Carbon tax to push electricity prices up by 150 dollars next year


| Tim Wilson

Carbon tax to push electricity prices up by 150 dollars next year

‘The Gillard government's carbon tax will push up the price of electricity for households by $150 in its first year alone', said Director of Climate Change Policy, Tim Wilson, today from Parliament House.

‘In her press conference announcing the carbon tax the Prime Minister acknowledged the carbon tax "has price impacts, it's meant to - that's the whole point". Now we know it will increase electricity prices by $150 and continue going up every year', said Mr Wilson.

‘Climate Change Minister, Greg Combet said that the carbon tax will rise by 2.5 per cent a year in real terms. This is effectively an increase of 5 per cent annually', he said.

‘According to the Centre for International Economics' independent modelling, in order to achieve the government's emissions reduction of 5 per cent from 2000 levels by 2020, the $23 carbon tax has to rapidly increase to $49 by 2020. This will cause electricity prices to increase by nearly $300 per household.'

To transition from coal to gas will require a carbon tax of $44', he said.

Table 1 | Minimum carbon tax rate required to go from brown coal, $ per tonne CO2-e Combined Cycle Gas (Transitional)


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‘This is a tax designed to keep going up. The price has to soar to cut emissions while the rest of the world is rejecting a carbon tax path'.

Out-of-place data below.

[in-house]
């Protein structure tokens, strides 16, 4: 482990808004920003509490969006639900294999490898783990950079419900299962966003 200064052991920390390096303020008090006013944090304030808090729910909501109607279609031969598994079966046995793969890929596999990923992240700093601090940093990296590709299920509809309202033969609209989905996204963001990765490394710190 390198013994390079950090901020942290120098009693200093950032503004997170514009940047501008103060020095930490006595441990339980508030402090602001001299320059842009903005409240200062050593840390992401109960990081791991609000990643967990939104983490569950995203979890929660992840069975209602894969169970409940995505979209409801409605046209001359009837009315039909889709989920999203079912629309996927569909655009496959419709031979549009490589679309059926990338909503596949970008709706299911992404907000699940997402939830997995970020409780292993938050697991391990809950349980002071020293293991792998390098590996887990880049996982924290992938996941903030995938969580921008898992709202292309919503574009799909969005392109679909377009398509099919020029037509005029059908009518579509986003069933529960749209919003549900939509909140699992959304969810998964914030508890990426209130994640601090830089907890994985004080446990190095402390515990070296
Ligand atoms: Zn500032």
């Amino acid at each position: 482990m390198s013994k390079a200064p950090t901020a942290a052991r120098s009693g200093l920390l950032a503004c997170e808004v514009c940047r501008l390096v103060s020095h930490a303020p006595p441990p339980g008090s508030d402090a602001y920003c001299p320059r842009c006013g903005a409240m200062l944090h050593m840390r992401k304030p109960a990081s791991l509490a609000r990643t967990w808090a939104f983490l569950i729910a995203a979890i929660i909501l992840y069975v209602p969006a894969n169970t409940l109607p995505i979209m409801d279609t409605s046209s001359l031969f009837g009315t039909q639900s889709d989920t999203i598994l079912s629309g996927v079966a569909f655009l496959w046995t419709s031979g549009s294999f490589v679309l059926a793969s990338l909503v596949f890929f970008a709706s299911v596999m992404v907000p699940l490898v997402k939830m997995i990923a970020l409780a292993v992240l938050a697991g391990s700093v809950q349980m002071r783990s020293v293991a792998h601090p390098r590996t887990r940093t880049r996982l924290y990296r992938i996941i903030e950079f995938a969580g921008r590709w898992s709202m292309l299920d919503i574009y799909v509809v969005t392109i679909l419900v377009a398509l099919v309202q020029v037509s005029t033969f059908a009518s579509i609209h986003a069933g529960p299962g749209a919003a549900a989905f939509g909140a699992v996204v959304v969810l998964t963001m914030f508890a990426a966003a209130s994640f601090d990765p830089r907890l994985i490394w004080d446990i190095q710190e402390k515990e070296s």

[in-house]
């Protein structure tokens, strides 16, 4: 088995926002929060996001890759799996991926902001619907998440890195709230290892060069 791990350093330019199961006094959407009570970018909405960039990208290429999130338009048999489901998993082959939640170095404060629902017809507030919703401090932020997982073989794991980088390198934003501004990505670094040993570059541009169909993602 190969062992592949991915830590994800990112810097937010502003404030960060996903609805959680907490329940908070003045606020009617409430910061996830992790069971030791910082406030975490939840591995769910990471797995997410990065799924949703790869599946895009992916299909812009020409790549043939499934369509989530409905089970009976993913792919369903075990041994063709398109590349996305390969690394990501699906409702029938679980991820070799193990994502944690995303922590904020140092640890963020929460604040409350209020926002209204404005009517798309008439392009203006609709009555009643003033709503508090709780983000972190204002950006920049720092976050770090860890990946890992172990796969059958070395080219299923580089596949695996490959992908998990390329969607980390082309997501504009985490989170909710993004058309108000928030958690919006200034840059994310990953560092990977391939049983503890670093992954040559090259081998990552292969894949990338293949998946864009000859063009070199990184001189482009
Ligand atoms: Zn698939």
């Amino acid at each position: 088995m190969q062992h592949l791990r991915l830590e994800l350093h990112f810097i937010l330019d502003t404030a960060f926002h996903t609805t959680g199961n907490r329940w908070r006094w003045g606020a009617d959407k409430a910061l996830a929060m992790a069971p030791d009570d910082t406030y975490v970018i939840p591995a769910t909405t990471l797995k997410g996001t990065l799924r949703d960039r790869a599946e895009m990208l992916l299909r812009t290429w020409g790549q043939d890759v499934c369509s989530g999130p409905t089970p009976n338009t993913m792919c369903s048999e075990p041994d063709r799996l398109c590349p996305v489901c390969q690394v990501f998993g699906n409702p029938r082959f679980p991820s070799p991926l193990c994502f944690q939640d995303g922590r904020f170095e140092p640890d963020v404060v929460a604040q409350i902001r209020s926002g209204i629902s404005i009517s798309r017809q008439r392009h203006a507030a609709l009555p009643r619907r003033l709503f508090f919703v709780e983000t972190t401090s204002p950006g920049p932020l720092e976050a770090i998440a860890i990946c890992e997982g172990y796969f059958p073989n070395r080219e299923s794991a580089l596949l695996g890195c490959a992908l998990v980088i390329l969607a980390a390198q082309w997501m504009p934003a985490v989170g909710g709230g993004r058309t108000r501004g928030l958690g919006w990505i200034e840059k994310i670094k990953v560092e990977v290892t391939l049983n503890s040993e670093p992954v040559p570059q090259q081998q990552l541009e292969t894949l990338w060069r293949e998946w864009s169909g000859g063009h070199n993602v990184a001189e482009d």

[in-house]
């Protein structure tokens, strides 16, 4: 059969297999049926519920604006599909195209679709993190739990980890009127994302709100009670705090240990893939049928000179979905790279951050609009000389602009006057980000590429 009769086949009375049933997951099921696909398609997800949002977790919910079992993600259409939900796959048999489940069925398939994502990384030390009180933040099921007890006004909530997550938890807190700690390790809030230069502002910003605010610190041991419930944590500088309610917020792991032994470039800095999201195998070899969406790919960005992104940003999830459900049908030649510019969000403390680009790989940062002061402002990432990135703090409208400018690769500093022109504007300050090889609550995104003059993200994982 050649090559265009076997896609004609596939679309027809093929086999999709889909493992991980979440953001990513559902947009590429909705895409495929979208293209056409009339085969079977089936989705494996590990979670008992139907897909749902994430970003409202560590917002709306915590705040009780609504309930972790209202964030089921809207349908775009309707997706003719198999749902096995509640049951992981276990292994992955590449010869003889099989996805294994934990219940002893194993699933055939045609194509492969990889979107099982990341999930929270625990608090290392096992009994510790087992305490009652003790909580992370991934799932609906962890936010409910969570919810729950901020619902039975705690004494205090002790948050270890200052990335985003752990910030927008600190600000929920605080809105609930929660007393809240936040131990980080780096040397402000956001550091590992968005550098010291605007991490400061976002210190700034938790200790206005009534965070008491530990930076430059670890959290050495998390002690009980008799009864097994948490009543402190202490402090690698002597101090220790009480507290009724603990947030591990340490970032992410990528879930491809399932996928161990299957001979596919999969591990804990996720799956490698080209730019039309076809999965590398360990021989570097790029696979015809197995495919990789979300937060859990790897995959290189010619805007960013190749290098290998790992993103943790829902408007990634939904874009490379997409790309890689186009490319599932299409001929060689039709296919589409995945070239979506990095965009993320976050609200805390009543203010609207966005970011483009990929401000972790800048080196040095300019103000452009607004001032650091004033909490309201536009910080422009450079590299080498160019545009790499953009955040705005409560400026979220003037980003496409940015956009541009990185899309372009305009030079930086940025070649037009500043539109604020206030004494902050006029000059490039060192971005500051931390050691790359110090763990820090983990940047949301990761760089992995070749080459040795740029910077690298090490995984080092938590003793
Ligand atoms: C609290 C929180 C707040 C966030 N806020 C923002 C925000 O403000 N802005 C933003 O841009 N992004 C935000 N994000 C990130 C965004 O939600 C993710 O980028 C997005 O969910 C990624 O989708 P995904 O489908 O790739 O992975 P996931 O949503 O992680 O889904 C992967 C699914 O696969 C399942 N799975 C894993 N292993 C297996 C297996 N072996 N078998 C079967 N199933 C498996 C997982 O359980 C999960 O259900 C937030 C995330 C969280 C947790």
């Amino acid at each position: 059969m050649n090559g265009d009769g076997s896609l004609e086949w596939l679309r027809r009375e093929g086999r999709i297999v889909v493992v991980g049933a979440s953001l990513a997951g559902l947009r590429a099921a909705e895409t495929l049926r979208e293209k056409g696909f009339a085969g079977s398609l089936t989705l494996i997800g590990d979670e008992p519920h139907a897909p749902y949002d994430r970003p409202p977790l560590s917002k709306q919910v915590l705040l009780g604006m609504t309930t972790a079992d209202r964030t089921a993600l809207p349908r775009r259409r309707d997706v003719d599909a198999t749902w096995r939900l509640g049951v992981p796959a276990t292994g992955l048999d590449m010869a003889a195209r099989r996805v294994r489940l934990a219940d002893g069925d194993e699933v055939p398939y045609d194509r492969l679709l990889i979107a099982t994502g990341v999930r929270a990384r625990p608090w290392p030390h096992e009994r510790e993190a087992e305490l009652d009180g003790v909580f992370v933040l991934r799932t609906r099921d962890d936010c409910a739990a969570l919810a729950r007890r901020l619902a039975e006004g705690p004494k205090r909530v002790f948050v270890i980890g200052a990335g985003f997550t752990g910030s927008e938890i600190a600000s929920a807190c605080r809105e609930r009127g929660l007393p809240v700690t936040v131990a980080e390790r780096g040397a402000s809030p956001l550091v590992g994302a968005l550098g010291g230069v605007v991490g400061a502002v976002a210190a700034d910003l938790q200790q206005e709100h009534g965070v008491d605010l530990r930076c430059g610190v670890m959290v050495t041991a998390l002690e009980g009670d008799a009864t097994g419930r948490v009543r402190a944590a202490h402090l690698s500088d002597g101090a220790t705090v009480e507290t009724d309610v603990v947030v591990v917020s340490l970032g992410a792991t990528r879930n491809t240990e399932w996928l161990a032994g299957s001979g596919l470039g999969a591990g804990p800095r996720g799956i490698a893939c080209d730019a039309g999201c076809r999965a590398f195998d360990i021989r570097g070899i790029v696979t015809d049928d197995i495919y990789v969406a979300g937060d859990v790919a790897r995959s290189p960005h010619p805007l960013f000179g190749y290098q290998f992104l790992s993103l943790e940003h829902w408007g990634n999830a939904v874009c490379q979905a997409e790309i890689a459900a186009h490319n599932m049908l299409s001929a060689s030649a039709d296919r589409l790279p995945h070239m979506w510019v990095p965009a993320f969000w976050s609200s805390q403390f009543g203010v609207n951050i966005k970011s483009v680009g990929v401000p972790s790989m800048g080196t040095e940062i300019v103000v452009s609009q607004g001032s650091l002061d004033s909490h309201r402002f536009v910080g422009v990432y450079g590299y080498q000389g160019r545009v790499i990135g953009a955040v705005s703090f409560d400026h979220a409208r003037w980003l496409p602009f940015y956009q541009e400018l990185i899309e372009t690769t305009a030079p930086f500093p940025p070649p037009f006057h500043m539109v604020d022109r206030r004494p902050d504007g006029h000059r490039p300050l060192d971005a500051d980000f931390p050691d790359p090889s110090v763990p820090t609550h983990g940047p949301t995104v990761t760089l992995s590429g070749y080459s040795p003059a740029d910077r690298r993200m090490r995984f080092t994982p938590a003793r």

‘Every time the government removes an industry from the carbon tax the cost has to increase on other industries. This cost will then be passed onto households'.

‘Arguing companies will pay the carbon tax and not households is nonsense. The costs will be passed onto households. Companies that don't pass on their full costs will go under'.

‘Households should treat compensation claims warily, because there's no guarantee the rates will increase at the same pace as the carbon tax's rate increase'.

‘Based on the Prime Ministers' statement to cut $160 million tonnes of carbon dioxide equivalent gases by 2020, each tonne will cost an astronomical $200 to abate'.

‘In addition, the impact of this carbon tax will disproportionately affect northern Australia which relies on energy intensive industries more than the rest of the Australian economy'.

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